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From Rembrandt & Van Gogh to Delft, bicycles & beer, this art tour of Holland is a masterpiece.
Some landmarks have become popular stops on a tour of England due largely to their historical significance, while others have gained fame thanks to their aesthetic appeal. However, there are many tourist destinations throughout the country that are well-visited largely because of how unusual they are. Checking out some of the oddest places in England will certainly leave a lasting impression once you've headed home. Here are some of the best, according to the BBC.
The Blowing Stone
While a perforated rock may not seem like such a large draw at face value, the Blowing Stone is a little different. Located in Oxfordshire, the stone has gained fame because its perforations are situated in such a way that they create a booming sound if someone blows into them the correct way. Not only that, but the supposed history behind the stone is especially interesting.
Legend has it that King Alfred used the stone to summon troops at the Battle of Ashford, which took place in the 9th century. There is also a legend that anyone who can produce the sound will be the future king of England.
Pitt Rivers Museum
Attached to the Oxford University Museum of Natural History, Pitt Rivers Museum is unique not because of how it looks, but for what it houses under its roof. A visit to Pitt Rivers will bring you face to face with some of the most compelling archeological and anthropolgical collections from Oxford, notes the BBC. There are an estimated 500,000 items in the museum ranging from shrunken heads to Japanese masks.
Wookey Hole Caves
The caves, which are located in Somerset, have been used by humans for an estimated 50,000 years and have become an unusual tourist hub in recent years. The popular destination is famous for a number of reasons, but arguably its most famous feature is the so-called Witch of Wookey Hole, a stalactite in the first chamber that roughly resembles a witch, supposedly one that has a significant place in English lore.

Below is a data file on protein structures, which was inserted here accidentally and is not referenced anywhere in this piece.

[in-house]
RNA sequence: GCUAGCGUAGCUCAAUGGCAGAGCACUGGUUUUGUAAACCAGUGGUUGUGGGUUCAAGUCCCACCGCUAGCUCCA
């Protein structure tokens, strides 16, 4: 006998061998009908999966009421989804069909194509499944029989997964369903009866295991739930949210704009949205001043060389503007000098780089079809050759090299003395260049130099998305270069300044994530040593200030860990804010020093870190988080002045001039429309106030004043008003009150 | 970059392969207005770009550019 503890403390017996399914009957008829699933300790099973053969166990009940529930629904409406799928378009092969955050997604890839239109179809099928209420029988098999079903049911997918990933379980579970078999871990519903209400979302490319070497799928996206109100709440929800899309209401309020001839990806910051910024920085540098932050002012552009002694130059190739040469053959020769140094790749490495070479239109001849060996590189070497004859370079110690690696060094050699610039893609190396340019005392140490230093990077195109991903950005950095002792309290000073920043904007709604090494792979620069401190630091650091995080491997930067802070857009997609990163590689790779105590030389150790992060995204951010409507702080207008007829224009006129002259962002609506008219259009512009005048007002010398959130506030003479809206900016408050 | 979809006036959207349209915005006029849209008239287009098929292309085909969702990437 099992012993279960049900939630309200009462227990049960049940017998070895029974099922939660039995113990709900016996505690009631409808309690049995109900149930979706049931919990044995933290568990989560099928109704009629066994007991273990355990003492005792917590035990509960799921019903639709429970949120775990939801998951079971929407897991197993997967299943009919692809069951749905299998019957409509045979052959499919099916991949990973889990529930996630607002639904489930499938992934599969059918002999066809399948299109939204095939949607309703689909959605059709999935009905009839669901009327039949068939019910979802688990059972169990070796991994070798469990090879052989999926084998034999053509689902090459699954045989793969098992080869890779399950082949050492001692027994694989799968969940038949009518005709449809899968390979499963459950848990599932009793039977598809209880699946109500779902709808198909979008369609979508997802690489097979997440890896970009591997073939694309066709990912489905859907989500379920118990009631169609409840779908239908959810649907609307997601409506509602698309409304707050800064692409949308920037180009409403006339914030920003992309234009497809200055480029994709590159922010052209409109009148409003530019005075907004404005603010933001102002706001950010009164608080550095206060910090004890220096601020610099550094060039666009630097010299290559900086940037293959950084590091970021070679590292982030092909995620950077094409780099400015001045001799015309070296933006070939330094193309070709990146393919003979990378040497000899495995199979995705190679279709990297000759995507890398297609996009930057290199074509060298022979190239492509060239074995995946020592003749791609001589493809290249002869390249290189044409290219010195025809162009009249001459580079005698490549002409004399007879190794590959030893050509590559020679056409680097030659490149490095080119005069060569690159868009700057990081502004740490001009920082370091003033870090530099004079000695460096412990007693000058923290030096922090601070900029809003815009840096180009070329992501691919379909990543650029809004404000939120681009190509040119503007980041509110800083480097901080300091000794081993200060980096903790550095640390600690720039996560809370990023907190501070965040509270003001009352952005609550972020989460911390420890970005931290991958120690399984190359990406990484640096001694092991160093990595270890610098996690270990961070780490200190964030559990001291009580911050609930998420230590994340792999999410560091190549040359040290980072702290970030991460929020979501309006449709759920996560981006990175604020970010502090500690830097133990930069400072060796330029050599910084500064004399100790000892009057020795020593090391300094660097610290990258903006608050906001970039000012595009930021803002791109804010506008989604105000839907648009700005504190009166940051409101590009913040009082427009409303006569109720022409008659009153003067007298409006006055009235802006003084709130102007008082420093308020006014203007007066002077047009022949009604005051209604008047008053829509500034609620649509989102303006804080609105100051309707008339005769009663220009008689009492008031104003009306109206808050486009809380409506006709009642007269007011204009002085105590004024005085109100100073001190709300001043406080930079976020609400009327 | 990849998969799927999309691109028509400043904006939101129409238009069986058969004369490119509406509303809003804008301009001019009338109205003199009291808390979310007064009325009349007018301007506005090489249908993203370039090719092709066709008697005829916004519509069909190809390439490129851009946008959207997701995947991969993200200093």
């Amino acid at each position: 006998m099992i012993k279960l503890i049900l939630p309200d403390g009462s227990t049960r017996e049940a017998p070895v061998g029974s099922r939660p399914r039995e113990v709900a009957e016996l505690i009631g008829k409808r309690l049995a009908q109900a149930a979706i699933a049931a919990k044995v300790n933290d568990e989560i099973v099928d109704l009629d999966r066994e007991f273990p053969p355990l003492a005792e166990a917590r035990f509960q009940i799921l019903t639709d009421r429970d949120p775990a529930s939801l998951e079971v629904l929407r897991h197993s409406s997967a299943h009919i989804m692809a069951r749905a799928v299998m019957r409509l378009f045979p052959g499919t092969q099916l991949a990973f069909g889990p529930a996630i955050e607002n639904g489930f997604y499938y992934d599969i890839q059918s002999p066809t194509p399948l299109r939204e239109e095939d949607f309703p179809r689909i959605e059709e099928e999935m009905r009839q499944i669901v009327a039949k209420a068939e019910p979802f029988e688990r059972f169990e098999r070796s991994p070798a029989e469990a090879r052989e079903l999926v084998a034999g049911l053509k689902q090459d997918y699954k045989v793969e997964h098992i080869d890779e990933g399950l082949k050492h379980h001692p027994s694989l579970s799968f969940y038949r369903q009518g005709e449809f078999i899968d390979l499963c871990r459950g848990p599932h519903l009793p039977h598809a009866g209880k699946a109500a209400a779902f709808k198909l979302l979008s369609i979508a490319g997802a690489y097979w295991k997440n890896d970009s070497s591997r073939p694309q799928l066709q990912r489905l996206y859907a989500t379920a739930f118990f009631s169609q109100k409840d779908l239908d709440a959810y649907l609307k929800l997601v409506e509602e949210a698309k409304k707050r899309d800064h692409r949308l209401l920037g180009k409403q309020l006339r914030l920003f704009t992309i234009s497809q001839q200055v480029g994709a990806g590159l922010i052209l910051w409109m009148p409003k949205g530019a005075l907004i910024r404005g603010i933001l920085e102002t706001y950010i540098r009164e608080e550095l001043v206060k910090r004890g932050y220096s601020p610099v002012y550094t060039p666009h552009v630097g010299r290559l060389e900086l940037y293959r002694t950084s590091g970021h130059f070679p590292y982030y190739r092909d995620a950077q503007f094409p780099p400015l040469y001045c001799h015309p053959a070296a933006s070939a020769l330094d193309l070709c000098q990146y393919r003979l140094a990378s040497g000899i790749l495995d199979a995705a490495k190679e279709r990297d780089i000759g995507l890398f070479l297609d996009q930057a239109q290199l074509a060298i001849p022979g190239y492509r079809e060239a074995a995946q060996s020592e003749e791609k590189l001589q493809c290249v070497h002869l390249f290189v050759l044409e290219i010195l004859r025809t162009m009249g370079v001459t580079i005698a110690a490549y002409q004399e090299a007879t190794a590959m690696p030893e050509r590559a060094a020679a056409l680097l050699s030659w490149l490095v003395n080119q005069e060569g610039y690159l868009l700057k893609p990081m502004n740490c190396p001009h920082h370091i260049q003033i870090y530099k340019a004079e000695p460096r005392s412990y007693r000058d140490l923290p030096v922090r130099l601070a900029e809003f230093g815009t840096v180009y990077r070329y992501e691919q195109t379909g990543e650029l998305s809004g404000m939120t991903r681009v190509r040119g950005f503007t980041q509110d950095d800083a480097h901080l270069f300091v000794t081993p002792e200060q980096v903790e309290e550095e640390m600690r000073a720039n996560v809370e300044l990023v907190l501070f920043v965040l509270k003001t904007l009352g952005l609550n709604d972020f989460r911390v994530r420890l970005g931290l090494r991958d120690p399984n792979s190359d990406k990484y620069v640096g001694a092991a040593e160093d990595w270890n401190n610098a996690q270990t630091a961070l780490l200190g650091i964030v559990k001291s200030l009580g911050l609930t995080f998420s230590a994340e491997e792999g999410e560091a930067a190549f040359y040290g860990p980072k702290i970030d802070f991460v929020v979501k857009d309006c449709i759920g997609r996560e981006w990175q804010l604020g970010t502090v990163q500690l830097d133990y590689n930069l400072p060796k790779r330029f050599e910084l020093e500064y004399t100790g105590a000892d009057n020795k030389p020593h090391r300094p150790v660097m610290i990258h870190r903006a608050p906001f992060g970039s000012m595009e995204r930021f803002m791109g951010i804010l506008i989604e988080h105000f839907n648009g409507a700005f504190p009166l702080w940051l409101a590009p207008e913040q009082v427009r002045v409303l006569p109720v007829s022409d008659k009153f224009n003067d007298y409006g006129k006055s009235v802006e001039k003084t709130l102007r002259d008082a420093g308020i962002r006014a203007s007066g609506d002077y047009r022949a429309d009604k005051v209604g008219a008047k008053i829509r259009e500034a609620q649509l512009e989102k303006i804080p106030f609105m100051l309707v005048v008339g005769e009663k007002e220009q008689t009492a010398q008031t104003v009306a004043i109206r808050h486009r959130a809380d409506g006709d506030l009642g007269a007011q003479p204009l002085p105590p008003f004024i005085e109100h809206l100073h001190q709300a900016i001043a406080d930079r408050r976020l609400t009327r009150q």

The Wookey Hole Caves are also famous throughout the region for supposedly being among the most haunted places in England. Rumor has it that the ghost of a caver who drowned during an expedition still roams the grounds. Other visitors have reported seeing the ghost of a child as well.
Look down in wonder at Buckingham Palace, the Palace of Westminster and St Paul’s Cathedral from your glass-walled pod on the London Eye, then gaze out over the Louvre and the Champs-Elysees from the top of the Eiffel Tower.
The scent of rich pine forests lingers in the breeze as the 13th-century ruins of Turaida Castle are revealed before your eyes in the lush Gauja River valley in a medieval sanctuary untouched by the march of time.
The aroma of dark roasted Viennese coffee hangs thick in the air as you tread the cobblestone laneways and bask in the elegant architecture, atmospheric cafes and refined restaurants in one of the most beautiful cities in Eastern Europe.
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